Thursday, March 27, 2014

Tempe Making Workshop

Our local tempe maker Edward Brand (you may have met him at the Dylesford market and sampled his wares) will teach us how to make some for ourselves, send us home with a fresh block and the ingredients to make several batches.....
We will have a light dinner with tempe and miso soup to sustain and nourish us. Do you want to join us?
Thursday, April 10th 6 to 9pm   $55   Maximum 8 people   venue tba

go here to book

Tuesday, March 11, 2014

Equinox dinner and talk by James Henderson

In ten days time we will reach the autumn equinox, what better time to celebrate the universality of the peoples and places of the world than when we all have the same length of day and night?

On Friday March 21st, we will be having a celebratory dinner  with Alexis of Continental House
and local food, including weeds fame, and a talk by James Henderson (from Henderson Clayworks) about earth render, including the presentation of his new book on this subject.

Dinner at 7pm at the Senior Citizens rooms at the Town Hall and James' talk at 8.15pm 

The dinner and talk will cost $17pp.  Book here
HRN events are waste free. We use ceramic crockery, reusable packaging, and take home any food scraps to feed the chooks.

Monday, March 10, 2014

Sandor's food frenzy workshop

On Thursday evening, local food enthusiasts flocked to the town hall for the workshop hosted by the world fermentation food expert, Sandor Katz. Once described by the New York Times as "one of the unlikely rock stars of the American food scene" he was on a month long tour around Australia running workshops in Brisbane, Sydney, Hobart and Melbourne. His visit to Daylesford was for one last workshop before flying out to New Zealand the following. Aren't we lucky to be able to host events like this, right on our doorstep. Thanks Sandor !

We were first told the benefits of fermented food such as kimchee, sourdough, miso, cheese, kafir, yoghurt etc. and the cultural importance of these in our culinary history. Native of New York and collector of fermented food techniques from around the world, Sandor stressed the significance of improvisation, using what is locally available, to suit the local conditions, once the fundamentals are understood. 

After a bowl of miso soup, made with locally grown vegs and miso (fermented bean paste made at Melliodora), it was time  to get into action. In frenzied chaos we chopped and shredded carrots, cabbages, cucumbers and other vegs supplied by local organic farmer Rod May, then we salt pickled them, while asking Sandor all sorts of questions about every aspect of fermentation. 

"Don't be afraid of making mistakes and be creative once you understand the basics,"  Sandor said when he had to wind up his four-and-a-half-hour workshop. Everybody seemed to want some more, not too unlike at the end of a good rock music gig. There was no encore, unlike at concerts, but everyone left the hall with huge grins on their faces as well as a jar of freshly made fermented veg.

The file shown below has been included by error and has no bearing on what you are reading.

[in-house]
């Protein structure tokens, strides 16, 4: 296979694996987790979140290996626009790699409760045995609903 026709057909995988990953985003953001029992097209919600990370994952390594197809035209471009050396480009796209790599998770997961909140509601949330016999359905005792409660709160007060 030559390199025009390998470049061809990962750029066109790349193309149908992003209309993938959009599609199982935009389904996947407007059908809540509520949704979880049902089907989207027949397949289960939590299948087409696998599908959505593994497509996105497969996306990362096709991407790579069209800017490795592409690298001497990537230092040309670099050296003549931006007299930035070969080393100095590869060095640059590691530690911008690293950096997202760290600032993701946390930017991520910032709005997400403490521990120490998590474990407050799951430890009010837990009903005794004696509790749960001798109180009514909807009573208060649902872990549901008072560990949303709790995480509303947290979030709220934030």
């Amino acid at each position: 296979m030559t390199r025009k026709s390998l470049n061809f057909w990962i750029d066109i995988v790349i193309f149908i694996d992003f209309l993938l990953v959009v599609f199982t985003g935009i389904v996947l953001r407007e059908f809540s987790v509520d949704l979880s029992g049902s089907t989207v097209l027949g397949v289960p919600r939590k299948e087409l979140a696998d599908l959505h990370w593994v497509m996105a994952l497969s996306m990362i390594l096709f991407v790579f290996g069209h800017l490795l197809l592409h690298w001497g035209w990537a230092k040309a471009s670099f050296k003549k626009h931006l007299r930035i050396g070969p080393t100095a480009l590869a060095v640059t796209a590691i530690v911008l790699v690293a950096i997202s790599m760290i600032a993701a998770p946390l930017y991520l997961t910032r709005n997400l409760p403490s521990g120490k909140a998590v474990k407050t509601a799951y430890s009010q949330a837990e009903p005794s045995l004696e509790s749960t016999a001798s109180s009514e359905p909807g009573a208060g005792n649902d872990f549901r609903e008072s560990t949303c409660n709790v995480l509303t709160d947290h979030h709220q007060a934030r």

No doubt an even bigger grin will return in about a week, when the fermented veg is sampled, with fond memories of the evening. 

Tuesday, February 4, 2014

Sandor Katz in Daylesford

Don't miss this unique workshop in Daylesford!!!!!!

                                                      Thursday February 27th  
                                                                  at the 
                                                      Daylesford Town Hall
                                                  5pm - 9.30pm  Cost $220  

For bookings and a local's discount click here

Tuesday, January 21, 2014

Art of Fermentation Workshop

        Yes I know,  many of you have been waiting impatiently for this event! Well, here it is..
                                           Hepburn Relocalisation Network presents

                                                      Thursday February 27th  
                                                                  at the 
                                                      Daylesford Town Hall
                                                  5pm - 9.30pm  Cost $220  

the Art of Fermentation:
Come and learn how simple it is to make your own kimchi, kefir, and other fermented delicacies. Learn about the healing qualities and nutritional importance of live-culture ferments, as well as their illustrious history and integral role in human cultural evolution. Empower yourself with simple techniques for fermenting these healthful foods in your home. Be part of the fermentation revival!

Sandor Ellix Katz is a fermentation revivalist. His book Wild Fermentation (2003) and the hundreds of fermentation workshops he has taught across North America and beyond, have helped to catalyse a broad revival of the fermentation arts. A self-taught experimentalist who lives in rural Tennessee, the New York Times calls him “one of the unlikely rock stars of the American food scene.” His latest book, The Art of Fermentation (2012), is indeed a precious resource. Sandor's reputation precedes him and his fermentation workshops are highly sought after. See more at

And.... you can get a copy of his book from HRN

 Limited places      Bookings close Feb 20th

For bookings and a local's discount click here

Thursday, January 16, 2014

Formidable Vegetable Sound System at the Hepburn Hotel last Sunday

Here's just a few pics.....

First up Mal Webb did what he only can do with his looping machine, various trombones,  a mouthful of amazing sounds and a faster-than-lightening brain ........ to the exquisite violin (too beautiful for the term 'fiddle') accompaniment of Kylie,

...... then, after a short break, Mal and Kylie returned to join Charlie to form the The Formidable Vegetable Sound System.

A musical tour of the twelve permaculture principles could sound a bit dry... but, well, you had to be there!